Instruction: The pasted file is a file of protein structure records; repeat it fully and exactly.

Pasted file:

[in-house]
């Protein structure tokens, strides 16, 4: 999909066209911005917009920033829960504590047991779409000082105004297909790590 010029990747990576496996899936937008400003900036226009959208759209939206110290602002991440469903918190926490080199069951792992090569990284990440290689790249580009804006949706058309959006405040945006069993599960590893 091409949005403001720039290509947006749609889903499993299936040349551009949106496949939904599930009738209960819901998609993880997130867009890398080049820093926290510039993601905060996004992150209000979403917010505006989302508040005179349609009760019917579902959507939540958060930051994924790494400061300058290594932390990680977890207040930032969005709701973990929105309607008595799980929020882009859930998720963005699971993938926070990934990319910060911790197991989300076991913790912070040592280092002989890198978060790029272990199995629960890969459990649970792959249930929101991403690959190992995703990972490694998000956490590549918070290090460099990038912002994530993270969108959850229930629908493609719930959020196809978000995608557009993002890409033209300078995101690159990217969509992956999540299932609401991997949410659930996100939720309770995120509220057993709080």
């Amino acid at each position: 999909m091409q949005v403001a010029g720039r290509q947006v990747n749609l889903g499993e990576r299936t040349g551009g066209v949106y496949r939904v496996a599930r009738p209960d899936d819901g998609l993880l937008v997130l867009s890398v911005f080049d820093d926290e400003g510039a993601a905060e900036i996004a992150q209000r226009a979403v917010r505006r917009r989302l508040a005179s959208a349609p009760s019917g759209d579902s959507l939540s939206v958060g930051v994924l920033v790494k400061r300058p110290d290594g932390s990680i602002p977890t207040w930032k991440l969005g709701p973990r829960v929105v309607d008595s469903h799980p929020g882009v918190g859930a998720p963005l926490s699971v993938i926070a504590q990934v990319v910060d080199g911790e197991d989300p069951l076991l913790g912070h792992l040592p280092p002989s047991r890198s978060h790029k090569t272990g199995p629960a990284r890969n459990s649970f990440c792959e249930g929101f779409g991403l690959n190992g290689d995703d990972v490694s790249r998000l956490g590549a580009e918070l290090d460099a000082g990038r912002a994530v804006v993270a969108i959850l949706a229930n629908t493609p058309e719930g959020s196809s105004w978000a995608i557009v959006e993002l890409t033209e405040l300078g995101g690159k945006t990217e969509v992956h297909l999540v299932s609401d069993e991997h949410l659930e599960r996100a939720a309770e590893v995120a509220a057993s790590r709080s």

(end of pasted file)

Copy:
[in-house]
């Protein structure tokens, strides 16, 4: 999909066209911005917009920033829960504590047991779409000082105004297909790590 010029990747990576496996899936937008400003900036226009959208759209939206110290602002991440469903918190926490080199069951792992090569990284990440290689790249580009804006949706058309959006405040945006069993599960590893 091409949005403001720039290509947006749609889903499993299936040349551009949106496949939904599930009738209960819901998609993880997130867009890398080049820093926290510039993601905060996004992150209000979403917010505006989302508040005179349609009760019917579902959507939540958060930051994924790494400061300058290594932390990680977890207040930032969005709701973990929105309607008595799980929020882009859930998720963005699971993938926070990934990319910060911790197991989300076991913790912070040592280092002989890198978060790029272990199995629960890969459990649970792959249930929101991403690959190992995703990972490694998000956490590549918070290090460099990038912002994530993270969108959850229930629908493609719930959020196809978000995608557009993002890409033209300078995101690159990217969509992956999540299932609401991997949410659930996100939720309770995120509220057993709080």
């Amino acid at each position: 999909m091409q949005v403001a010029g720039r290509q947006v990747n749609l889903g499993e990576r299936t040349g551009g066209v949106y496949r939904v496996a599930r009738p209960d899936d819901g998609l993880l937008v997130l867009s890398v911005f080049d820093d926290e400003g510039a993601a905060e900036i996004a992150q209000r226009a979403v917010r505006r917009r989302l508040a005179s959208a349609p009760s019917g759209d579902s959507l939540s939206v958060g930051v994924l920033v790494k400061r300058p110290d290594g932390s990680i602002p977890t207040w930032k991440l969005g709701p973990r829960v929105v309607d008595s469903h799980p929020g882009v918190g859930a998720p963005l926490s699971v993938i926070a504590q990934v990319v910060d080199g911790e197991d989300p069951l076991l913790g912070h792992l040592p280092p002989s047991r890198s978060h790029k090569t272990g199995p629960a990284r890969n459990s649970f990440c792959e249930g929101f779409g991403l690959n190992g290689d995703d990972v490694s790249r998000l956490g590549a580009e918070l290090d460099a000082g990038r912002a994530v804006v993270a969108i959850l949706a229930n629908t493609p058309e719930g959020s196809s105004w978000a995608i557009v959006e993002l890409t033209e405040l300078g995101g690159k945006t990217e969509v992956h297909l999540v299932s609401d069993e991997h949410l659930e599960r996100a939720a309770e590893v995120a509220a057993s790590r709080s």